Use this URL to cite or link to this record in EThOS: http://ethos.bl.uk/OrderDetails.do?uin=uk.bl.ethos.638744
Title: On finite element modelling of surface tension phenomena
Author: Saksono, P. H.
Awarding Body: University of Wales Swansea
Current Institution: Swansea University
Date of Award: 2000
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Abstract:
The objective of this work is to develop a computational framework for modelling motion of liquid phase between moving particles associated with the processing of complex multiphase materials. The liquid phase may be present at various levels of saturation and necessarily includes numerous and irregular free surfaces. In this kind of situation the surface tension is dominant and govern the interparticle motion that plays a fundamental role during material processing. This work focuses on surface tension modelling using finite element method. Two issues related to the modelling of surface tension are addressed in this thesis, the first one is development of a finite element procedure capable of modelling accurately the motion of the free surface boundaries between gas and liquid phases. The second issue is finite element modelling of surface tension at such boundaries. The finite element formulation is based on the use of incremental flow formulation of the Lagrangian form of the initial boundary value problem governing the free surface flow. The incompressibility constraint associated with the Newtonian fluid employed in this work is imposed using penalty method. With regard to surface tension model, the constitutive model commonly known as the Laplace-Young equation is employed. In the Lagrangian framework surface tension formulation emerges naturally through the weak form of the Laplace-Young equation and the use of the surface divergence theorem reduces the continuity requirement across the element boundary from C1 to C0. The performance of the finite element model of surface tension is validated by means of numerical examples for both equilibrium and dynamic case. The finite element results are compared against both analytical solutions and experimental results.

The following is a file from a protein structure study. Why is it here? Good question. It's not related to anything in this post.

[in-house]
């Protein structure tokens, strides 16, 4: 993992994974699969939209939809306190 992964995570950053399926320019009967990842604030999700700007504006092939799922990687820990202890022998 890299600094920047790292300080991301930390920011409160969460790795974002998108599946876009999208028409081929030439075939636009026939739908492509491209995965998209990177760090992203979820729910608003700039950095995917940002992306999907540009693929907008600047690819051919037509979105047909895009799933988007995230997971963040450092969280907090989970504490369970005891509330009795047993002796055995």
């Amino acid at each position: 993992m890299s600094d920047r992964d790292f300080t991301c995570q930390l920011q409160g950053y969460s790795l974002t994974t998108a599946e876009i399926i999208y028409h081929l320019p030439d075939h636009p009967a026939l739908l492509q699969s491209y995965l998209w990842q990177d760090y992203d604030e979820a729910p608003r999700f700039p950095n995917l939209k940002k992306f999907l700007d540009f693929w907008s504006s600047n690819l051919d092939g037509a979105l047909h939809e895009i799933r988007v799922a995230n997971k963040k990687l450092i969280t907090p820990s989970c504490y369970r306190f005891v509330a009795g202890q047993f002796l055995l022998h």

Supervisor: Not available Sponsor: Not available
Qualification Name: Thesis (Ph.D.) Qualification Level: Doctoral
EThOS ID: uk.bl.ethos.638744  DOI: Not available
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